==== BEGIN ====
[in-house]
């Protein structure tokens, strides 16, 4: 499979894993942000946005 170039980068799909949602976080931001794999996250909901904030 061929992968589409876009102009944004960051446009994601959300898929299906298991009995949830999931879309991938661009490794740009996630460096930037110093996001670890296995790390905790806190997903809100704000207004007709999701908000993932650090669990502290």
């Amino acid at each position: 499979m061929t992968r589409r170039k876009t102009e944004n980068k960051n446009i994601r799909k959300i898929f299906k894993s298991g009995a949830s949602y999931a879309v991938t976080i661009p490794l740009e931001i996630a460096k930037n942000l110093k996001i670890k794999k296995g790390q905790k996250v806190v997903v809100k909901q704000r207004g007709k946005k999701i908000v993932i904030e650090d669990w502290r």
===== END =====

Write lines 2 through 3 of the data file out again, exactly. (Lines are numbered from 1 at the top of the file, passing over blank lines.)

């Protein structure tokens, strides 16, 4: 499979894993942000946005 170039980068799909949602976080931001794999996250909901904030 061929992968589409876009102009944004960051446009994601959300898929299906298991009995949830999931879309991938661009490794740009996630460096930037110093996001670890296995790390905790806190997903809100704000207004007709999701908000993932650090669990502290």
């Amino acid at each position: 499979m061929t992968r589409r170039k876009t102009e944004n980068k960051n446009i994601r799909k959300i898929f299906k894993s298991g009995a949830s949602y999931a879309v991938t976080i661009p490794l740009e931001i996630a460096k930037n942000l110093k996001i670890k794999k296995g790390q905790k996250v806190v997903v809100k909901q704000r207004g007709k946005k999701i908000v993932i904030e650090d669990w502290r």